Artoo has a habit of popping up in the backgrounds of other films, particularly those with effects handled by Industrial Light and Magic. To date, he has made cameo appearances in at least eight major films:

  • Close Encounters of the Third Kind (1977): In the famous Steven Spielberg blockbuster (which arrived in cinemas the same year as A New Hope) an inverted R2-D2 can be seen affixed to the underside of the alien mothership.
  • Raiders of the Lost Ark (1981): During the scene where Indiana Jones (Harrison Ford) discovers the Ark, a nearby hieroglyphic includes a tiny but visible depiction of R2-D2 and C-3PO.
  • Goonies (1985): Although he isn't visible in the film, Artoo is attached to the deck of the pirate ship that sails at the end of the movie.
  • Mission: Impossible III (2006): J.J. Abrams has put R2-D2 into every movie he's directed, this being the first. When Tom Cruise and Keri Russell's characters escape from an enemy stronghold while lying on top of a delivery truck, the little droid can be seen half buried in the ground amid debris scattered about.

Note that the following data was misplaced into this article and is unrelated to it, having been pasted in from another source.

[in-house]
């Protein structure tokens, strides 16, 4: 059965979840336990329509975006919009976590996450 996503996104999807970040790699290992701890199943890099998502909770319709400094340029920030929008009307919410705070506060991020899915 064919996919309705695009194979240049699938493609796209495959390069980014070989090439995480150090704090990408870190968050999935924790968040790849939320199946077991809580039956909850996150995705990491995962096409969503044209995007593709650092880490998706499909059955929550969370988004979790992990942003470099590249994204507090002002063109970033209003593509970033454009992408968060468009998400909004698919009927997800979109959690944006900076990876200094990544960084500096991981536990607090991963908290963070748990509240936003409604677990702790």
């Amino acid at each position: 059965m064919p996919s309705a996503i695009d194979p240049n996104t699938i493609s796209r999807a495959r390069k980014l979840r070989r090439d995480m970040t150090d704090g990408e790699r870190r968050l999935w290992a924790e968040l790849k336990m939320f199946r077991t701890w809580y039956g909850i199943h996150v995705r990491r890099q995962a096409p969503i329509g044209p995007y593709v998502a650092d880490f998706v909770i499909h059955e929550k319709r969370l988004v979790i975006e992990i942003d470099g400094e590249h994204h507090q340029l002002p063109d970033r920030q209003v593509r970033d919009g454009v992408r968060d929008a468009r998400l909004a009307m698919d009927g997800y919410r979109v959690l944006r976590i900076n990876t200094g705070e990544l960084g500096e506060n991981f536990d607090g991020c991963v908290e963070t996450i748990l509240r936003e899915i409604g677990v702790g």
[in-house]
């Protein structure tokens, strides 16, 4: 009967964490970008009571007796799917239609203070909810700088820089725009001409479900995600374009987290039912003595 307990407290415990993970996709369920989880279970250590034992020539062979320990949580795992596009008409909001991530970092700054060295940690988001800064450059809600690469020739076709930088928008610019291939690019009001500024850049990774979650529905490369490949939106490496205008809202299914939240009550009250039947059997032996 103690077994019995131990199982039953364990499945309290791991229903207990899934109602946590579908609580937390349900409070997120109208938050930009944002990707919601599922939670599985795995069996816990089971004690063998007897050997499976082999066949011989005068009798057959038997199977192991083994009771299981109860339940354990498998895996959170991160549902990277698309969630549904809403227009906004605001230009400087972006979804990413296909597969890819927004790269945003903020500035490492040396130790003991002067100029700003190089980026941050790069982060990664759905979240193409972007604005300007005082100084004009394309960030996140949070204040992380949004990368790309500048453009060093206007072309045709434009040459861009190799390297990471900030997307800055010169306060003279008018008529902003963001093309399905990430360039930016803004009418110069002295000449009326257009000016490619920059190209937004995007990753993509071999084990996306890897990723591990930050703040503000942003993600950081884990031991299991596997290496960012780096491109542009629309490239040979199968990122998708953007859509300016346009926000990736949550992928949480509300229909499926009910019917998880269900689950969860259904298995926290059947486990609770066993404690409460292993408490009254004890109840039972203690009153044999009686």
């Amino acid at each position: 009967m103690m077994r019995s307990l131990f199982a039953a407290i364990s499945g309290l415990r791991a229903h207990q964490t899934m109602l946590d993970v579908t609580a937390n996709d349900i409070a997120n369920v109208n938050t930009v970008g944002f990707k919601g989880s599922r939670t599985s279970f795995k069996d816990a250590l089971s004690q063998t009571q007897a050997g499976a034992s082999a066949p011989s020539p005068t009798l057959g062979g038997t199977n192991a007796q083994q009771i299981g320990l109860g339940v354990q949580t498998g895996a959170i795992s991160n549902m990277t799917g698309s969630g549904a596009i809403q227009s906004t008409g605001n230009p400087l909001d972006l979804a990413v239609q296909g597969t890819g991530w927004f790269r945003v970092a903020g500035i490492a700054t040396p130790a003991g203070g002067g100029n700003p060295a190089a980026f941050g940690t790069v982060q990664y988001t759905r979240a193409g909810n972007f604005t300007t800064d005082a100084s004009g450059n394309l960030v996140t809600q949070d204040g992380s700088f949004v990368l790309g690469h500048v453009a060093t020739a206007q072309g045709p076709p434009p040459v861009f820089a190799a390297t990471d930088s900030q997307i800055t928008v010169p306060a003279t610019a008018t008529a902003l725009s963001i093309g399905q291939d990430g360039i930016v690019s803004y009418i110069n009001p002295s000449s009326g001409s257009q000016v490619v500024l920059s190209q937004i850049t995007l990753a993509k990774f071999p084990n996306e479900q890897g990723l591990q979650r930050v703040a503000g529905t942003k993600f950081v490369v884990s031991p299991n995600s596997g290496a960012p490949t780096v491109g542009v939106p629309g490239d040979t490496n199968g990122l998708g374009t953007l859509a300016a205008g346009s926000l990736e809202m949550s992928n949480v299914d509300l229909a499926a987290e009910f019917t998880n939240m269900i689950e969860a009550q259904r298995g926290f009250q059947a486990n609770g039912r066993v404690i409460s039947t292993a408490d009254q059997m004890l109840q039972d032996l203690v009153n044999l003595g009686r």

• Star Trek (2009): When the planet Vulcan is destroyed, Artoo floats among the debris in space.
  • Transformers: Revenge of the Fallen (2009): The little guy flies through the air during one of the movie's numerous robot battles.
  • Super 8 (2011): An actual original R2-D2 toy from the historic Kenner toy line appears on a boy's desk.
  • Star Trek Into Darkness (2013): Artoo is among the wreckage sucked into space when Khan's warship fires on the Enterprise.

The little droid even has his very own real-world holiday! May 23 is (unofficially) known as R2-D2 Day, a day for celebrating selflessness.

Tony Dyson

It's accepted fact that Mr. Dyson created the original R2-D2 model for Star Wars: A New Hope. Multiple reports state that Artoo's design came from the artwork of Ralph McQuarrie, with development by mechanical effects supervisor John Stears, and physical construction by Tony Dyson.

Yet in a 1997 interview, Dyson himself states that the model used in A New Hope was actually created by John Stears. He says that that first model was made of aluminum, and was an unwieldy contraption that was difficult to use. When The Empire Strikes Back went into production, Dyson's studio the White Horse Toy Company was hired to build a more user-friendly R2-D2.